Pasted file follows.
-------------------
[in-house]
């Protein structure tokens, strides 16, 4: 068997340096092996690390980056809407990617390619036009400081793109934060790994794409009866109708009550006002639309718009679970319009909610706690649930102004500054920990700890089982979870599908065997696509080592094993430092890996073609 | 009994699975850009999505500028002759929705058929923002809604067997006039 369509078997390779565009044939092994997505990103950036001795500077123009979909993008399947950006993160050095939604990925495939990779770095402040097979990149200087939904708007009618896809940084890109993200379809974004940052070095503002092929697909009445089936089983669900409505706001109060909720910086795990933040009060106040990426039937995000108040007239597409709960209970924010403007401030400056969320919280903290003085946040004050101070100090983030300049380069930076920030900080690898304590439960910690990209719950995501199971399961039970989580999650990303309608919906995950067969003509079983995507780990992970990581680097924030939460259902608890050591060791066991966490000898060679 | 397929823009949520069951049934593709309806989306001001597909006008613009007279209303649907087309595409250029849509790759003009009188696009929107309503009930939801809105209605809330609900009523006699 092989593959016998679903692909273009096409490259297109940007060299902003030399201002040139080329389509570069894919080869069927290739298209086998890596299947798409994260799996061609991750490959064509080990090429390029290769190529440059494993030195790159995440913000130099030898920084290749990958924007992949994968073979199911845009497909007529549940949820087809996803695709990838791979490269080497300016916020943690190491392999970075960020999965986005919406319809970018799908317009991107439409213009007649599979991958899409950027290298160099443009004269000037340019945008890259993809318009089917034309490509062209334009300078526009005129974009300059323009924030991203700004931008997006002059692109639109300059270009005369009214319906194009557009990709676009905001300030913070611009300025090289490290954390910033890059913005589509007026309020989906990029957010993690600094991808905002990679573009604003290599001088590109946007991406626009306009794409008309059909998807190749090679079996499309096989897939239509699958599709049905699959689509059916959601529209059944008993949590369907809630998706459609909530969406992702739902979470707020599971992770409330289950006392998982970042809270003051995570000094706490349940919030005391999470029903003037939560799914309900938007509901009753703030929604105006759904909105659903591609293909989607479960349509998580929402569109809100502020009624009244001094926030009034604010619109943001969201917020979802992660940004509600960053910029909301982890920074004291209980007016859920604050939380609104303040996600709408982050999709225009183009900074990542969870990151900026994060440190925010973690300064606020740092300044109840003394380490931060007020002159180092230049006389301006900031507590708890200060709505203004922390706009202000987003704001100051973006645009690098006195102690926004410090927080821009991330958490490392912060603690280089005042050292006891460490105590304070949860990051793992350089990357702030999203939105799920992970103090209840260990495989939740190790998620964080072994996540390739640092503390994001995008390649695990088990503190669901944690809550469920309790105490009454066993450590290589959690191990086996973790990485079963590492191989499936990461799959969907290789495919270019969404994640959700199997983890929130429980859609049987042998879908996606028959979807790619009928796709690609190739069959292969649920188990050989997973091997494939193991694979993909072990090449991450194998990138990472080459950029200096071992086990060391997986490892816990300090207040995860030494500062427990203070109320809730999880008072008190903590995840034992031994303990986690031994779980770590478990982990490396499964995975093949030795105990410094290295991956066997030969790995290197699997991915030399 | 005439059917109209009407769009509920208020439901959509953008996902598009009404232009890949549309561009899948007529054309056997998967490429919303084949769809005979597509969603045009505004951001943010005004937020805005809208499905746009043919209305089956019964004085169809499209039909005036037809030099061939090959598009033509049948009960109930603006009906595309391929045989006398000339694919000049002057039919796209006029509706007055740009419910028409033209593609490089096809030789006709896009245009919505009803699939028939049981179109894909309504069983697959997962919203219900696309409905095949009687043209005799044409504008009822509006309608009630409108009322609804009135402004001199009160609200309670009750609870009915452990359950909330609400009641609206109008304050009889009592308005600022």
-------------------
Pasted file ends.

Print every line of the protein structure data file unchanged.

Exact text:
[in-house]
């Protein structure tokens, strides 16, 4: 068997340096092996690390980056809407990617390619036009400081793109934060790994794409009866109708009550006002639309718009679970319009909610706690649930102004500054920990700890089982979870599908065997696509080592094993430092890996073609 | 009994699975850009999505500028002759929705058929923002809604067997006039 369509078997390779565009044939092994997505990103950036001795500077123009979909993008399947950006993160050095939604990925495939990779770095402040097979990149200087939904708007009618896809940084890109993200379809974004940052070095503002092929697909009445089936089983669900409505706001109060909720910086795990933040009060106040990426039937995000108040007239597409709960209970924010403007401030400056969320919280903290003085946040004050101070100090983030300049380069930076920030900080690898304590439960910690990209719950995501199971399961039970989580999650990303309608919906995950067969003509079983995507780990992970990581680097924030939460259902608890050591060791066991966490000898060679 | 397929823009949520069951049934593709309806989306001001597909006008613009007279209303649907087309595409250029849509790759003009009188696009929107309503009930939801809105209605809330609900009523006699 092989593959016998679903692909273009096409490259297109940007060299902003030399201002040139080329389509570069894919080869069927290739298209086998890596299947798409994260799996061609991750490959064509080990090429390029290769190529440059494993030195790159995440913000130099030898920084290749990958924007992949994968073979199911845009497909007529549940949820087809996803695709990838791979490269080497300016916020943690190491392999970075960020999965986005919406319809970018799908317009991107439409213009007649599979991958899409950027290298160099443009004269000037340019945008890259993809318009089917034309490509062209334009300078526009005129974009300059323009924030991203700004931008997006002059692109639109300059270009005369009214319906194009557009990709676009905001300030913070611009300025090289490290954390910033890059913005589509007026309020989906990029957010993690600094991808905002990679573009604003290599001088590109946007991406626009306009794409008309059909998807190749090679079996499309096989897939239509699958599709049905699959689509059916959601529209059944008993949590369907809630998706459609909530969406992702739902979470707020599971992770409330289950006392998982970042809270003051995570000094706490349940919030005391999470029903003037939560799914309900938007509901009753703030929604105006759904909105659903591609293909989607479960349509998580929402569109809100502020009624009244001094926030009034604010619109943001969201917020979802992660940004509600960053910029909301982890920074004291209980007016859920604050939380609104303040996600709408982050999709225009183009900074990542969870990151900026994060440190925010973690300064606020740092300044109840003394380490931060007020002159180092230049006389301006900031507590708890200060709505203004922390706009202000987003704001100051973006645009690098006195102690926004410090927080821009991330958490490392912060603690280089005042050292006891460490105590304070949860990051793992350089990357702030999203939105799920992970103090209840260990495989939740190790998620964080072994996540390739640092503390994001995008390649695990088990503190669901944690809550469920309790105490009454066993450590290589959690191990086996973790990485079963590492191989499936990461799959969907290789495919270019969404994640959700199997983890929130429980859609049987042998879908996606028959979807790619009928796709690609190739069959292969649920188990050989997973091997494939193991694979993909072990090449991450194998990138990472080459950029200096071992086990060391997986490892816990300090207040995860030494500062427990203070109320809730999880008072008190903590995840034992031994303990986690031994779980770590478990982990490396499964995975093949030795105990410094290295991956066997030969790995290197699997991915030399 | 005439059917109209009407769009509920208020439901959509953008996902598009009404232009890949549309561009899948007529054309056997998967490429919303084949769809005979597509969603045009505004951001943010005004937020805005809208499905746009043919209305089956019964004085169809499209039909005036037809030099061939090959598009033509049948009960109930603006009906595309391929045989006398000339694919000049002057039919796209006029509706007055740009419910028409033209593609490089096809030789006709896009245009919505009803699939028939049981179109894909309504069983697959997962919203219900696309409905095949009687043209005799044409504008009822509006309608009630409108009322609804009135402004001199009160609200309670009750609870009915452990359950909330609400009641609206109008304050009889009592308005600022």